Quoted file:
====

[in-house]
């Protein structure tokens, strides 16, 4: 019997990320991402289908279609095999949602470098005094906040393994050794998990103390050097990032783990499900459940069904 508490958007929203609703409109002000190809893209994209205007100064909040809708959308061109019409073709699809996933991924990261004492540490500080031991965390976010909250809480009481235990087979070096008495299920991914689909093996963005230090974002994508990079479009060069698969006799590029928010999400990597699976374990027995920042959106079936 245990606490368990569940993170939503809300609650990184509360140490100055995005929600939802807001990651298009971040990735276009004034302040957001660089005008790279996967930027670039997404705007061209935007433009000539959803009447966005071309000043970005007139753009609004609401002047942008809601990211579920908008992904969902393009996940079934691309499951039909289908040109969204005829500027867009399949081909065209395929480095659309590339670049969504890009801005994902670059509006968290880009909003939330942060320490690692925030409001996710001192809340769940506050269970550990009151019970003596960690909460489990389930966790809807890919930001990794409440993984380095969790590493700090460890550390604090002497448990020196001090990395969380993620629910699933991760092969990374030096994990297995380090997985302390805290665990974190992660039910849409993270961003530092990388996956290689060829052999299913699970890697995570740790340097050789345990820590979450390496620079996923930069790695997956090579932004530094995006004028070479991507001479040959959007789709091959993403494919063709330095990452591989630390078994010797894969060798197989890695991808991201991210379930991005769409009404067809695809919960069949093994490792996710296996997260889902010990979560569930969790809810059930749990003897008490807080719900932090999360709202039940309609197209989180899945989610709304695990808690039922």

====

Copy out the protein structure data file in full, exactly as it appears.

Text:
[in-house]
């Protein structure tokens, strides 16, 4: 019997990320991402289908279609095999949602470098005094906040393994050794998990103390050097990032783990499900459940069904 508490958007929203609703409109002000190809893209994209205007100064909040809708959308061109019409073709699809996933991924990261004492540490500080031991965390976010909250809480009481235990087979070096008495299920991914689909093996963005230090974002994508990079479009060069698969006799590029928010999400990597699976374990027995920042959106079936 245990606490368990569940993170939503809300609650990184509360140490100055995005929600939802807001990651298009971040990735276009004034302040957001660089005008790279996967930027670039997404705007061209935007433009000539959803009447966005071309000043970005007139753009609004609401002047942008809601990211579920908008992904969902393009996940079934691309499951039909289908040109969204005829500027867009399949081909065209395929480095659309590339670049969504890009801005994902670059509006968290880009909003939330942060320490690692925030409001996710001192809340769940506050269970550990009151019970003596960690909460489990389930966790809807890919930001990794409440993984380095969790590493700090460890550390604090002497448990020196001090990395969380993620629910699933991760092969990374030096994990297995380090997985302390805290665990974190992660039910849409993270961003530092990388996956290689060829052999299913699970890697995570740790340097050789345990820590979450390496620079996923930069790695997956090579932004530094995006004028070479991507001479040959959007789709091959993403494919063709330095990452591989630390078994010797894969060798197989890695991808991201991210379930991005769409009404067809695809919960069949093994490792996710296996997260889902010990979560569930969790809810059930749990003897008490807080719900932090999360709202039940309609197209989180899945989610709304695990808690039922």